Archived Story

Budget discussed by finance committee

Published 10:02am Wednesday, December 11, 2013

It has long been said that budgets are living, breathing things that constantly change. If Wednesday’s meeting of Ironton City Council’s finance committee is any indication, that adage holds true.

Ironton Mayor Rich Blankenship and finance director Kristen Martin joined the committee and dove knee-deep in discussions on allocating the city’s $5 million operating budget, which marks the beginning of what committee members and city administrators agree is an arduous process. Getting a 2014 budget in place, however, may come easier and more quickly than originally anticipated.

“We’re closer right now than we have been in the past couple years at this point,” Aaron Bollinger, finance committee member, said. “Of everything we’ve talked about I’m not hearing anything really negative. I’m impressed with it. It’s a great starting point.”

The floodwall levy, which expires in 2015, was discussed early in the meeting. The levy is a .10 mill for every $100 of property taxes collected and generated $125,000 in 2013 and is renewable every five years.

“Replacing pumps is a large expense in regard to the floodwall,” Martin said. “If one tears up, it is virtually irreplaceable.”

Blankenship added the importance the pumps serve in the event of flooding.

“We are dealing with 1941 model pumps,” he said. “These pumps are the city’s first line of protection.”

Committee member Kevin Waldo expressed concern about whether voters will approve the renewal of the levy.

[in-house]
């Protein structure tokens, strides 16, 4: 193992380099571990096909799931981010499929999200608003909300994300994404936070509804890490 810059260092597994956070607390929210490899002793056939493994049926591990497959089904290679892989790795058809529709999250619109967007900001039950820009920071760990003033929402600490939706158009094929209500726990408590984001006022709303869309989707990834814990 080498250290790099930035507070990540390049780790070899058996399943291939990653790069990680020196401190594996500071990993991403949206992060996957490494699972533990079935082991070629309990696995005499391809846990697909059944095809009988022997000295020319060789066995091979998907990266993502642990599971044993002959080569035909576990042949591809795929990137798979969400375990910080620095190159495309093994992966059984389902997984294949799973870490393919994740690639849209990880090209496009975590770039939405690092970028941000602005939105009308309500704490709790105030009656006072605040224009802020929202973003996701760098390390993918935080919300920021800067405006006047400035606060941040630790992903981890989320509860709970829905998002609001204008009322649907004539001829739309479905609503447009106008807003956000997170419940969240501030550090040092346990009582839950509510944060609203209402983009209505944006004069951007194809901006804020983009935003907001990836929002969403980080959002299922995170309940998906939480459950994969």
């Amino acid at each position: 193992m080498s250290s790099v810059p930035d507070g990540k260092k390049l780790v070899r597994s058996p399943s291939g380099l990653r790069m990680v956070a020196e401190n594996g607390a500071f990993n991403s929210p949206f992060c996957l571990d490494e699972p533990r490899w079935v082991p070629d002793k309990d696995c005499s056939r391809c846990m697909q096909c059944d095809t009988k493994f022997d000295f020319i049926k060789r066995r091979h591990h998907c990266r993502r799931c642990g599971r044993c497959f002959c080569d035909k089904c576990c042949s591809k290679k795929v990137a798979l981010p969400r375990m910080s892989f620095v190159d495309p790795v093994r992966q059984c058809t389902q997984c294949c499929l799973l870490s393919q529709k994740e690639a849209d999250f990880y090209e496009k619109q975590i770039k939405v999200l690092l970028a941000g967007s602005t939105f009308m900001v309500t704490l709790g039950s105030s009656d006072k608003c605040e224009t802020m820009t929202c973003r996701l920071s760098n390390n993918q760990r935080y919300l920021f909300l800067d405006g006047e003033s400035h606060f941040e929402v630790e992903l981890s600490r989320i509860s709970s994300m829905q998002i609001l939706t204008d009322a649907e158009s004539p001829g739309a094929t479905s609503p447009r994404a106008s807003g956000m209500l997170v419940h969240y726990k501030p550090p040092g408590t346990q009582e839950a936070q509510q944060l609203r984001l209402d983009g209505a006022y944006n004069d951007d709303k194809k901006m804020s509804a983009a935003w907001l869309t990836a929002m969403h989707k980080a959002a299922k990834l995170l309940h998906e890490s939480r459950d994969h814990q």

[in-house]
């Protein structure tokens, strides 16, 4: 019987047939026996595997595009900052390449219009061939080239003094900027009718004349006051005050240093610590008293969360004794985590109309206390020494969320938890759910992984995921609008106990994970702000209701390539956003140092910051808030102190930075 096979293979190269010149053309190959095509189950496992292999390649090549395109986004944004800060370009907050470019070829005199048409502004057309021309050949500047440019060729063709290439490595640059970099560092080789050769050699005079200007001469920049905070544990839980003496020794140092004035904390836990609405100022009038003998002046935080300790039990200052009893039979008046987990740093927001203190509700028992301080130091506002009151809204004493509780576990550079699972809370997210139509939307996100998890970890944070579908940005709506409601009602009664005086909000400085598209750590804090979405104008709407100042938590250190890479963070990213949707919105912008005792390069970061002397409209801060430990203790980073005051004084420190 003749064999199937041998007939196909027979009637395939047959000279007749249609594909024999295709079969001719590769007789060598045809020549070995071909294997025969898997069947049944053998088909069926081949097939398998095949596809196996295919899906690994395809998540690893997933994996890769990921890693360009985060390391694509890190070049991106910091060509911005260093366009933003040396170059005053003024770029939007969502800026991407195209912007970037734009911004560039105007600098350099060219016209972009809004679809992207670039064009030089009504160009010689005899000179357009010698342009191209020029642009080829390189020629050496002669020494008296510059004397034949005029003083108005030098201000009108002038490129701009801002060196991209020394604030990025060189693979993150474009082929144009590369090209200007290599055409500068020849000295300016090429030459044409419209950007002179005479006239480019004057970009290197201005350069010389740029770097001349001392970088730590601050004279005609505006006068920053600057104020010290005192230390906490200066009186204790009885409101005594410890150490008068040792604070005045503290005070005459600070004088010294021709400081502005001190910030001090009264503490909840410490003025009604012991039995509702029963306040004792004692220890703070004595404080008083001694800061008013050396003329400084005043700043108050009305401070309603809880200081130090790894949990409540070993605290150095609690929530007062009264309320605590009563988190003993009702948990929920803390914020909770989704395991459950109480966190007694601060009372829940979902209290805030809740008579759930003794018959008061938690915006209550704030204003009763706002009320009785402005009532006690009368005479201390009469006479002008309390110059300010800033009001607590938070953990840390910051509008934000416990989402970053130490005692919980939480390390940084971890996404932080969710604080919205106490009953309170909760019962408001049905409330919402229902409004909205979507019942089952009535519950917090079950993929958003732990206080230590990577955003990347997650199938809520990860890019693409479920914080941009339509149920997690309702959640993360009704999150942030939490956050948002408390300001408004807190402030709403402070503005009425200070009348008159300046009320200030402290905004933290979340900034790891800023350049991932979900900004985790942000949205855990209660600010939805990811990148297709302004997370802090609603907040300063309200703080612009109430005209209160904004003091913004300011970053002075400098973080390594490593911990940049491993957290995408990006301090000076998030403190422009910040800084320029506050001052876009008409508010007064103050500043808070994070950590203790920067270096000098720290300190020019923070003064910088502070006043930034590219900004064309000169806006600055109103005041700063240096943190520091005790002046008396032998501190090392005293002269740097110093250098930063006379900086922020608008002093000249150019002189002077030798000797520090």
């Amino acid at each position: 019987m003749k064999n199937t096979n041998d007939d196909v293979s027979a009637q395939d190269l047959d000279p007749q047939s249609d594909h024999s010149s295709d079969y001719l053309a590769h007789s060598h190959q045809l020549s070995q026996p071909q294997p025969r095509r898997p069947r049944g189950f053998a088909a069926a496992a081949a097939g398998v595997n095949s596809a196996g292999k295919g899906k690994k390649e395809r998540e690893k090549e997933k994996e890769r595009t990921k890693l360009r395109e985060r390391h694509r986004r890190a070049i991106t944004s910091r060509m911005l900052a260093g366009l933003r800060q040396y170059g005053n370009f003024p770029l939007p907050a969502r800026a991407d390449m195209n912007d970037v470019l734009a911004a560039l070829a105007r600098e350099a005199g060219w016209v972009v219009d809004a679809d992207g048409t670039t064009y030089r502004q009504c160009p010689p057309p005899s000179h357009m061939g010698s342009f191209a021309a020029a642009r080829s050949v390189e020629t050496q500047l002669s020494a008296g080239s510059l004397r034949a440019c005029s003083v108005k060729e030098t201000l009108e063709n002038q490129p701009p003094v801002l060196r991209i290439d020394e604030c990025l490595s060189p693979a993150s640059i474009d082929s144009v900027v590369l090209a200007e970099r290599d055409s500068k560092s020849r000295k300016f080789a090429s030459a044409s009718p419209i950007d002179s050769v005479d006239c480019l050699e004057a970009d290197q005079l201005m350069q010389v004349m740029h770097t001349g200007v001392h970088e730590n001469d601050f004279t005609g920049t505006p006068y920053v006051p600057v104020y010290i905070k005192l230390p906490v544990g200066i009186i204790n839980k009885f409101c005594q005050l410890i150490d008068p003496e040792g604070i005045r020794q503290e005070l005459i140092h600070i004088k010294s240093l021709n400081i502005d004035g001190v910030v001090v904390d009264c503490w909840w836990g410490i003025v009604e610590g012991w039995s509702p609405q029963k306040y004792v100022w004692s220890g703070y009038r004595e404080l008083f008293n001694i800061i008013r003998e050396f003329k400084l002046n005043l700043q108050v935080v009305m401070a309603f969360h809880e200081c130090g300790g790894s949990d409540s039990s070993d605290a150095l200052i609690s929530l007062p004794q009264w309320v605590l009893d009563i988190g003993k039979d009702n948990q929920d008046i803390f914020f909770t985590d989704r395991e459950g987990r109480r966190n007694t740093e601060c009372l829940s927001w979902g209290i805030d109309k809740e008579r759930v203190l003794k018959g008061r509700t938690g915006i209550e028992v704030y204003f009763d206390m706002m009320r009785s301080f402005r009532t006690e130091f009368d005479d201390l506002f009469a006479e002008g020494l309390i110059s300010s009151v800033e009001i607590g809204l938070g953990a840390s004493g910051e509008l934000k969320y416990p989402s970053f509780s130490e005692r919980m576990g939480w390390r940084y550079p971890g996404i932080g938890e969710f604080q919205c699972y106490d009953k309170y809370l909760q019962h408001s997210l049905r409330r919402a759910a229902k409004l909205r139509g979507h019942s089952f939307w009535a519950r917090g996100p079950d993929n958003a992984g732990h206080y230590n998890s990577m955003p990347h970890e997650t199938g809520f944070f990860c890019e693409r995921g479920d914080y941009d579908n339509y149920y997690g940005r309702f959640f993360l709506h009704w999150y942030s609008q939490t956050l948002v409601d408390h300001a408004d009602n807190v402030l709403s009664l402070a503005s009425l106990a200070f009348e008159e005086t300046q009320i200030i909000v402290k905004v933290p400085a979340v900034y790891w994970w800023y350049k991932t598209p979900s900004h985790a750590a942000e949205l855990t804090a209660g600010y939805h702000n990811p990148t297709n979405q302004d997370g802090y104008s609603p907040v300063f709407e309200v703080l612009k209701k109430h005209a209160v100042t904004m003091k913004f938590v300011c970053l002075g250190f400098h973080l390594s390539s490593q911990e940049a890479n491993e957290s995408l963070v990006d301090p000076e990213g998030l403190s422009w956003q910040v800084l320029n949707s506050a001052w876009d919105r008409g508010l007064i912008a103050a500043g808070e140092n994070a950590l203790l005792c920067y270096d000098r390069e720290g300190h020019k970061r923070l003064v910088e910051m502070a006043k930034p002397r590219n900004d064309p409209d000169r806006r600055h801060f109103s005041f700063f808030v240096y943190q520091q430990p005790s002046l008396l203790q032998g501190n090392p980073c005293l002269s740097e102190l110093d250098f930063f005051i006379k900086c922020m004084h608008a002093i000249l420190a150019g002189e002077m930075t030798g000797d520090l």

“I think we’ll have a hard time passing that,” Waldo said.

Blankenship referred to the recreation levy that was approved in the November election and said getting the word out and educating people about the levy’s importance should result in its passing, just as it did for the recreation levy.

Although Bollinger praised the budget overall, what the city pays for employees’ health insurance he saw as cause for concern.

“In 2012 we were looking at employees paying 10 percent of their retirement and 20 percent of their healthcare,” he said. “What people don’t realize is what you get paid isn’t just what you bring home, add $30,000 to it for what your employer pays for your healthcare. You make that, too.”

The city is facing a 9 percent increase in employee health insurance, which totaled $1,529,580 in 2013 and the looks to be $137,662 more in 2014.

Waldo said employees paying 30 percent more per paycheck would mean around $300 every two weeks in take-home pay, which just wasn’t feasible.

“We need to remember we agreed to pay more of their benefits in lieu of giving them raises,” Martin said.

Waldo added that 30 percent of the entire budget goes directly to employee health benefits and a tight budget resulted in nearly a dozen people getting laid off in 2012.

“We always do a worst-case scenario in accounting,” Martin said. “There may be a cushion some places in this budget, but there’s just no way to predict anything.”

Several city departments will undergo union negotiations next year. The entire public works department, as well as fire department’s salary and health insurance and the police department’s salary and pension.

The committee voted favorably to recommend several budget-related ordinances to council at its meeting Thursday night; Ordinance 13-76 to amend the operating budget; ordinance 13-78 authorizing the mayor to enter into a contract with Ohio University Southern for police patrol; ordinance 13-80 for chemical purchases; ordinance 13-83 for the purchase of concrete and other materials.

Waldo, Bollinger, Bob Cleary, Craig Harvey and Philip Heald attended the meeting.

Ironton City Council will hold its regular meeting at 6 p.m. Thursday on the third floor of the City Center.

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